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Luke–Acts is the composite work of the Gospel of Luke and the Acts of the Apostles in the New Testament. Both of these books of the Bible are credited to Luke. They also describe the narrative of those who continued to spread Christianity, ministry of Jesus and the subsequent ministry of the apostles and the Apostolic Age.[1]


Both the books of Luke and Acts are narratives written to a man named Theophilus.[2] The book of Acts starts out with: "The former treatise have I made", probably referring to the Gospel of Luke.[3] Scholars believe that they were written by the same person.[4] Luke–Acts has sometimes been presented as a single book in published Bibles or New Testaments, for example, in The Original New Testament (1985)[5] and The Books of the Bible (2007).

Luke is the longest of the four gospels and the longest book in the New Testament; together with Acts of the Apostles it makes up a two-volume work from the same author, called Luke–Acts.[6] The cornerstone of Luke–Acts' theology is "salvation history", the author's understanding that God's purpose is seen in the way he has acted, and will continue to act, in history.[7]

Composition and setting

It divides the history of first-century Christianity into three stages, with the gospel making up the first two of these – the arrival among men of Jesus the Messiah, from his birth to the beginning of his earthly mission in the meeting with John the Baptist followed by his earthly ministry, Passion, death, and resurrection (concluding the gospel story per se). The gospel's sources are thought to be the Gospel of Mark (for the narrative of Christ's earthly life), the hypothetical sayings collection called the Q source (for his teachings), and a collection of material called the L (for Luke) source, which is found only in this gospel.[8]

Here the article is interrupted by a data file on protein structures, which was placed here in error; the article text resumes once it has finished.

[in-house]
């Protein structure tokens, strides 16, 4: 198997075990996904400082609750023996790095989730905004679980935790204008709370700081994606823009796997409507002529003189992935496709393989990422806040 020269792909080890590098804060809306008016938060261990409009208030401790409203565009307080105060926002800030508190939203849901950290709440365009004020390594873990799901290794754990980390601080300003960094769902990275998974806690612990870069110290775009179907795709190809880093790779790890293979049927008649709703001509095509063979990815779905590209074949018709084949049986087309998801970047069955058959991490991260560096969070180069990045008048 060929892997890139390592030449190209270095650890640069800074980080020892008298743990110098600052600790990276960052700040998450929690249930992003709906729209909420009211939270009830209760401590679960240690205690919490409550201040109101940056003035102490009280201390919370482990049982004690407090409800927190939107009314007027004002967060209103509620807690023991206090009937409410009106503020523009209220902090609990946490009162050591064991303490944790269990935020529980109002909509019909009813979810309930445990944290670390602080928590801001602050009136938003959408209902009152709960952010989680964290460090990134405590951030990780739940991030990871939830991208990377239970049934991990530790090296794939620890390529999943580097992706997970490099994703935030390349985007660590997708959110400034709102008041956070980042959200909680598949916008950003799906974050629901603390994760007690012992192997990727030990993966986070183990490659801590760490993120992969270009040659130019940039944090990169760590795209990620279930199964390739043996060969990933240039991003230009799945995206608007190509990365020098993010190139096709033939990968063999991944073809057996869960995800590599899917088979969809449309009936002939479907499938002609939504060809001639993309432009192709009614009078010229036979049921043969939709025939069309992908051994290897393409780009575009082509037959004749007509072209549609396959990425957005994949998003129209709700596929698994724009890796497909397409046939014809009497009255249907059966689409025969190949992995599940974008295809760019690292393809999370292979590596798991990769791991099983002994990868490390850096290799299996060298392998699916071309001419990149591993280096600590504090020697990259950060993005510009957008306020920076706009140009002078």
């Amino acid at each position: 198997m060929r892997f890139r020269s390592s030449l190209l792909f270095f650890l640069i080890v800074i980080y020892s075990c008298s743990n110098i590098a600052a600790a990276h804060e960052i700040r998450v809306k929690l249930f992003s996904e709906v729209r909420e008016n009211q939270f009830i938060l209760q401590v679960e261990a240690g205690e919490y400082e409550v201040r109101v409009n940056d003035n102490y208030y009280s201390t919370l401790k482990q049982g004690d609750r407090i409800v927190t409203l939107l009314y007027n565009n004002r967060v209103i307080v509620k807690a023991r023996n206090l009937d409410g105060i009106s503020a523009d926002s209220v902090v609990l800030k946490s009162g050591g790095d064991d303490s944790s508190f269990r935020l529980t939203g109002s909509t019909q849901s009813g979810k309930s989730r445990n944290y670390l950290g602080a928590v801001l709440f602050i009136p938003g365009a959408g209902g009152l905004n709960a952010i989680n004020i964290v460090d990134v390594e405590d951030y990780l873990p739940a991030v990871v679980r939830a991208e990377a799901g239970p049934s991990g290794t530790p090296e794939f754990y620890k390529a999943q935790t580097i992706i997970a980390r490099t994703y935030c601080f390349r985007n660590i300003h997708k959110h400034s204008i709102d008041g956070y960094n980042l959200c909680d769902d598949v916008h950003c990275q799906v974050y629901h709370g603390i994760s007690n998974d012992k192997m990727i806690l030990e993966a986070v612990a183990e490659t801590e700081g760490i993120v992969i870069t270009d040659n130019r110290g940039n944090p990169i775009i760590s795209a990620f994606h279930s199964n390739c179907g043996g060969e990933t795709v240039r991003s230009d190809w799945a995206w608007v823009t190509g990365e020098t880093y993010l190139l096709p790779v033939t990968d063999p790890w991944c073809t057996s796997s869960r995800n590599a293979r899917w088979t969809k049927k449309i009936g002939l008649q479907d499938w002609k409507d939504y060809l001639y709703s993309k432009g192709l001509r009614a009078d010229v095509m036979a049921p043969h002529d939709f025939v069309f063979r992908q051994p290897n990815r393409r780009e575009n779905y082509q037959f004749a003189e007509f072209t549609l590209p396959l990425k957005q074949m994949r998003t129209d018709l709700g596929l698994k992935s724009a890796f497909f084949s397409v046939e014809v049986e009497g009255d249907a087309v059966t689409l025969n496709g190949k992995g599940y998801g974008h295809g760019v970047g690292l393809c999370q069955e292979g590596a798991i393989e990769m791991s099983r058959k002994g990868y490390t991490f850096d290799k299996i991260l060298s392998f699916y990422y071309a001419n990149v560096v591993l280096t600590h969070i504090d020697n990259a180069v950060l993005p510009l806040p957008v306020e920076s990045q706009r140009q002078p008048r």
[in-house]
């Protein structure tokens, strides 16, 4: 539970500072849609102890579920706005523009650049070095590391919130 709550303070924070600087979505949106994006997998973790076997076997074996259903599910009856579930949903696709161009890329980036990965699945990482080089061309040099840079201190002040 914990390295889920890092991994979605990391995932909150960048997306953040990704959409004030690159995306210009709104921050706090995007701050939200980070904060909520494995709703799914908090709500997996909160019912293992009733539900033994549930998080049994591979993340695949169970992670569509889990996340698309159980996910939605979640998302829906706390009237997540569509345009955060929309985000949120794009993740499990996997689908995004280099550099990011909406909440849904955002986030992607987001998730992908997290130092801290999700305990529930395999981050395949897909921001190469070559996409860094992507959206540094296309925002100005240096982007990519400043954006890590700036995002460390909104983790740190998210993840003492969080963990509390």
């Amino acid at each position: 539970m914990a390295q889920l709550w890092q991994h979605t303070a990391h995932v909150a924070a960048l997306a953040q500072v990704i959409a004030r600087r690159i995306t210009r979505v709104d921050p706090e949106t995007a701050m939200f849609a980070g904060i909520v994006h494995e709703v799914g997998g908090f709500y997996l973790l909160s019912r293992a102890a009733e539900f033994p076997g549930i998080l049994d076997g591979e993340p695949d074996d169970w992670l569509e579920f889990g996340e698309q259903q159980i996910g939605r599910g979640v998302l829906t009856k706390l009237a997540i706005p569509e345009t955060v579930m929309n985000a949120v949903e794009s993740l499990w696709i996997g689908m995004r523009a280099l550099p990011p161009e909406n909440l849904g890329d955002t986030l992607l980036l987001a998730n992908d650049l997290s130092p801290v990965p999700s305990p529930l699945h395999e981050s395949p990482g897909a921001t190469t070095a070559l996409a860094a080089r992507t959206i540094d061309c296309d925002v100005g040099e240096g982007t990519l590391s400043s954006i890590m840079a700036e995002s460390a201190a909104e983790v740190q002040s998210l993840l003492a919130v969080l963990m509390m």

The work is Hellenized and written for a gentile audience possibly, in part, to counter a gnostic understanding of history.[9] Marcion, a famous 2nd-century heretic, who used a modified form of Luke known as the Gospel of Marcion, did not use Acts, perhaps because he was unaware of it or intentionally excluded it from his biblical canon; Irenaeus, a proto-orthodox apologist, is the first to use and mention Acts, specifically against Marcionism.

Some scholars note that there are two versions of Luke–Acts with the longer version 10–20 percent longer than the shorter version. Scholars disagree on which came first.[10]

See also


  1. ^ "Luke Acts | BibleProject™". BibleProject. Retrieved 2020-09-23.
  2. ^ Luke 1:3 & Acts 1:1
  3. ^ Acts 1:1, Authorised Version
  4. ^ Martin, Dale B. (2009). "Lecture 9 – The Gospel of Luke". RLST 152: Introduction to the New Testament History and Literature. Yale University. Retrieved 19 July 2018.
  5. ^ Hugh J. Schonfield, ed., The Original New Testament (San Francisco: Harper and Row, 1985). ISBN 978-0062507761.
  6. ^ Thompson 2010, p. 319.
  7. ^ Allen 2009, p. 326.
  8. ^ Johnson 2010, p. 44.
  9. ^ Hedrick & Hodgson, Jr. 1986, p. 6.
  10. ^ Carrier, Richard (2014) On the Historicity of Jesus Sheffield Phoenix Press ISBN 978-1-909697-49-2 p. 271


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